At first, it appeared that the fire would be controlled, but then the house back-drafted - blowing clothing, magazines and whatever was close to the windows out into the yard. Tommy later found a pair of his jeans 40 yards from the house. Fortunately, the firefighters who were in the house knew the explosion was coming and had begun to exit the house. Still, the explosion caught them on the stairs, blowing them into the walls and knocking one firefighter unconscious and burning another on the calf and ear. No one was seriously injured.
    “The firefighters worked their tails off,” said Tommy.
    At that point, when flames started licking out of the house and they knew the fight might be lost, Cindy didn’t want to stay and watch, so Tommy took her to her son’s house in Statesboro. When Tommy and his son, Eli, came back to the scene, they sat together while Eli filmed the fire with his video camera.
    “While we sat there, [Eli] turned to me and said, ‘Dad, I’m just grateful that you and mom taught me not to be materialistic.’ We never set out to do that,” said Tommy. “I didn’t know what to say - it was touching.”
    Not long after that Tommy turned to his neighbor and said scripture requires us to count these trials and tribulations - to count it all joy. By that time, dawn was breaking and the real miracle of the day began to reveal itself to the Stricklands.
    “Within 30 minutes all these people that we knew - most were on the way to church and were in their Sunday clothes - they were there to comfort us. For Cindy and I, God took away all sense of loss, remorse and regret - it was just gone,” said Tommy. “We didn’t have any of that to deal with. I think that was God’s answer - I know he heard me say ‘Count it all joy.’”
    “I never really thought about how he demonstrates his love to us, but this is very clear to me now. It’s through people. People that you know and people that you don’t know - believers and even unbelievers. In the course of that day, hundreds of people came by and helped,” he said.
    Within hours, people from all over were bringing them clothes and other supplies. Schools, churches, individuals, business - a lot of people donated whatever they could. “The majority of people were just acquaintances or even people we didn’t even know,” said Cindy.
    Tommy and Cindy shared what they thought was a story truly indicative of the event.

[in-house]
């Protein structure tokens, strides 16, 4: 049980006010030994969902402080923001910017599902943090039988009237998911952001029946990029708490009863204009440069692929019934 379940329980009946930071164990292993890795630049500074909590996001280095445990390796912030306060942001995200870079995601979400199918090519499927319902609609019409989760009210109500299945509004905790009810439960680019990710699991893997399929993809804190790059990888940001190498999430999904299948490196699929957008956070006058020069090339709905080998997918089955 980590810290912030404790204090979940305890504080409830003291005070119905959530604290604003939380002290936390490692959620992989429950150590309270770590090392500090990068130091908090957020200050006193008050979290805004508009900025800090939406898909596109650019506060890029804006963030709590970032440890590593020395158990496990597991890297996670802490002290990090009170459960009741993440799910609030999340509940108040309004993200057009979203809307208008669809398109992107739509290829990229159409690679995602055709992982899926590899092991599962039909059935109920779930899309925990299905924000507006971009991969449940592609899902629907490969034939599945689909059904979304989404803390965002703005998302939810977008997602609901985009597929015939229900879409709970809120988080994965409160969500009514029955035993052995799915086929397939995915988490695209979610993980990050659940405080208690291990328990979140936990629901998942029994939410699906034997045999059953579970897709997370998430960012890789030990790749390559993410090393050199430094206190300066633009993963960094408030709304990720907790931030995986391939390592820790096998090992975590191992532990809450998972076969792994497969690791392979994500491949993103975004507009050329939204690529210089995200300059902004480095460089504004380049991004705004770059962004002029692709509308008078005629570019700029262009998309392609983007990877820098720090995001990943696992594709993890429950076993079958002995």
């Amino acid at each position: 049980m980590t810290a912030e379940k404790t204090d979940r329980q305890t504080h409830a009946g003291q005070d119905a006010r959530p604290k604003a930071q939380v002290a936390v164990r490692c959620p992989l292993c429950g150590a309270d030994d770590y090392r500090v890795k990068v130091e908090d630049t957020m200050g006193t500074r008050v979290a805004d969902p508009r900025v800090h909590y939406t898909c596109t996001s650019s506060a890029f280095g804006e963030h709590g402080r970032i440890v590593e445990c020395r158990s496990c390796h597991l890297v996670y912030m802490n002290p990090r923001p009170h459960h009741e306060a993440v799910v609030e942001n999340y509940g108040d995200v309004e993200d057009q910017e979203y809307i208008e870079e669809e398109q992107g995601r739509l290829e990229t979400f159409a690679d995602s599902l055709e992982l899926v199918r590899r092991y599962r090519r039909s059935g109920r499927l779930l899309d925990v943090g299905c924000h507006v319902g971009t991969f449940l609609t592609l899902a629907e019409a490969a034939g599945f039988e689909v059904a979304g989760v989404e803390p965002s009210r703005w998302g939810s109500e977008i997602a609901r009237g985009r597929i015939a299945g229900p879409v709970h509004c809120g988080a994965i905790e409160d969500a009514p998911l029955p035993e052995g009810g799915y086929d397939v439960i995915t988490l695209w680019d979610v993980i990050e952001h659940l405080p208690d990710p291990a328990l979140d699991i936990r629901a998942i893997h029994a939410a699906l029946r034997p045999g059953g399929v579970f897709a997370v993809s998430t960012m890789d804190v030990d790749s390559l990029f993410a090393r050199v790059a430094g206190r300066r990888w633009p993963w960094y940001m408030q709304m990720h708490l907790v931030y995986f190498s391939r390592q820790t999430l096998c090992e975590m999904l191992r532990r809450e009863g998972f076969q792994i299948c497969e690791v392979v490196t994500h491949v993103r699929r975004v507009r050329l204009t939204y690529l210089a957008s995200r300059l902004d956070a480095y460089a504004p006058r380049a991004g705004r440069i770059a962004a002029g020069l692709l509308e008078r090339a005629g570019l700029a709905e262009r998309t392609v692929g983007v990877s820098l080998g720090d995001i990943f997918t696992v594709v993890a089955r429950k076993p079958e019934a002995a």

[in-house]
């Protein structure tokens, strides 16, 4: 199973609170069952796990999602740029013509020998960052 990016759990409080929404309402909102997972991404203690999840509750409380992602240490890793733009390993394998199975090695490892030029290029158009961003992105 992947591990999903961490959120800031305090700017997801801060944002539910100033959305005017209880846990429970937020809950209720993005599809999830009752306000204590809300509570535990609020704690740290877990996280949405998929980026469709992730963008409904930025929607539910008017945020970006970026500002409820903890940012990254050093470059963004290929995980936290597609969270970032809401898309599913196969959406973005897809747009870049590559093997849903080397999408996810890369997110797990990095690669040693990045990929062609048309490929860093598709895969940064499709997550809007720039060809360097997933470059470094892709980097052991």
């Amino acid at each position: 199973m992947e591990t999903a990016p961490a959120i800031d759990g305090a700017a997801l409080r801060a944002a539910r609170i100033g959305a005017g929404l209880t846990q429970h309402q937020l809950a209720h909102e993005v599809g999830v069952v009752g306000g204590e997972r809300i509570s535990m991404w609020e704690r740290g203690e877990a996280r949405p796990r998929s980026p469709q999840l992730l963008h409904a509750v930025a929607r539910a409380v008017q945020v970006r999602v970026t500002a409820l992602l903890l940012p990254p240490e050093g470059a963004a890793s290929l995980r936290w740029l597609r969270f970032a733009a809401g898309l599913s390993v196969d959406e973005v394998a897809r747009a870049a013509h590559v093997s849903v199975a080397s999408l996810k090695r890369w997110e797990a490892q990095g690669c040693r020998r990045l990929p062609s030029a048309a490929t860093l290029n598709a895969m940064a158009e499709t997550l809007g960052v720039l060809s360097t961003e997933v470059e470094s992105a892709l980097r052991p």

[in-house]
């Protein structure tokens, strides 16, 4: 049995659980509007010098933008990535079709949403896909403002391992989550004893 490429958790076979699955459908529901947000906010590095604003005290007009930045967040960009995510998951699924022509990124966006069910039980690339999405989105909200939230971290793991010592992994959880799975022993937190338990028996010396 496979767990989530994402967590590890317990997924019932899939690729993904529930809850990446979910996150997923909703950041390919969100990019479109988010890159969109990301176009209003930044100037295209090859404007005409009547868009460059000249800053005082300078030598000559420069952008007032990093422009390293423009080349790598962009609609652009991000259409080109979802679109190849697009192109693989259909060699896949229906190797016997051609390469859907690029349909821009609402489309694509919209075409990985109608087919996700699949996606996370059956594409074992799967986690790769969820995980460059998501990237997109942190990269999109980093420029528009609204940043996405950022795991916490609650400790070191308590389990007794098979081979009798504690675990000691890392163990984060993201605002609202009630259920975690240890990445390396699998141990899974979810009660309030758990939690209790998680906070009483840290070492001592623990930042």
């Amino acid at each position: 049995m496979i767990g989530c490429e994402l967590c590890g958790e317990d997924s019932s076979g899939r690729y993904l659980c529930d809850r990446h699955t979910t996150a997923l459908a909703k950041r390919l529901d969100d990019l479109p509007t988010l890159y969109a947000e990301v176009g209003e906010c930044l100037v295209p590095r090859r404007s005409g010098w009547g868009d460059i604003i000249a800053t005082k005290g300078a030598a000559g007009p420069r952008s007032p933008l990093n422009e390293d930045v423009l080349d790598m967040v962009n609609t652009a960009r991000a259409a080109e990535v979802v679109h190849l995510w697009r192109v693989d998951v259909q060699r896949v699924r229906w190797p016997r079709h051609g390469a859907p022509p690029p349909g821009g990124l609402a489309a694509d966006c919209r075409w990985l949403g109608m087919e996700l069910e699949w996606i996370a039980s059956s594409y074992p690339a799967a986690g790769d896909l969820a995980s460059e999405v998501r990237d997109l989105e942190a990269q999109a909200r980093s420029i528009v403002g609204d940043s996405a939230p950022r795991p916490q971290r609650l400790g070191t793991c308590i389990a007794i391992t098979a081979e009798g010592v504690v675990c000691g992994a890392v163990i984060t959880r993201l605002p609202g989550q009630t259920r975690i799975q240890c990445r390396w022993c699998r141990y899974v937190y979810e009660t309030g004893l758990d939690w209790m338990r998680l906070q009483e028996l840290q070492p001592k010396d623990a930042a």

“One of the coolest stories was that Lee Eckles was driving down the road and he knew of the fire, but he just didn’t want to intrude upon us. But he said he could not drive by, so he just pulled in the driveway and said that God had told him to get out. Then he was urged to put his hand in his pocket - and out of his pocket he pulled a set of keys. Well, they were to his mother’s house - she had recently moved into an assisted living arrangement - he handed them to Cindy and said, ‘Here’s the keys to my mother’s house. You can move in today, if you want.’ The house and property adjoins our property, directly behind our house. So, literally within hours of not having a house, we had a place to stay. When we went in, it was so like our house, it instantly felt like home.”
    Tommy said he was really struggling with accepting all the help, when Cindy jumped in.
    “(It was tough accepting help), especially from tons of people that you barely know. The accountability factor is ‘I don’t deserve this, I don’t know why you’re doing this. What can I do back for you?’ There’s nothing - especially considering how many people gave. It’s not anything we’ve done. It just happened.
It was just an outpouring of help and caring,” Cindy said.
    Tommy said that he hopes the outpouring that he and his family received doesn’t embitter anyone else who may have gone through a similar situation without the same level of help.
    “You said there was another family who was burned out,” said Tommy. “I think letting people know of their situation will be a help, because there are so many people out there who want to help - that’s clearly the case.”

Want to help the Tillis family?
                     shirt             pants            shoe
Mary (wife)        XL            18/20          10 (ladies)
Kelly (12)           L             14/15          10
Brittney (14)        L            14/15           10
Clevy (husband)   XL           34W/30L       11 (mens)
Chris (30)           2XL          34W/30L       14
D.J. (2)              2T              2T              6 (toddler)
Donations can be made to:

    - Heritage Bank account - Emergency funds for Mary Tillis.
    - 3002 Cowboy Way, Portal GA 30450
    - Donations can be dropped by Collins Lake - Horizon West park (Portal - Left at caution light, 2nd dirt road - Right at Brack Road, go straight, Brack becomes Cowboy Way)
If you have any questions or wish to donate, Mary Tillis can be reached at (912) 687-2295.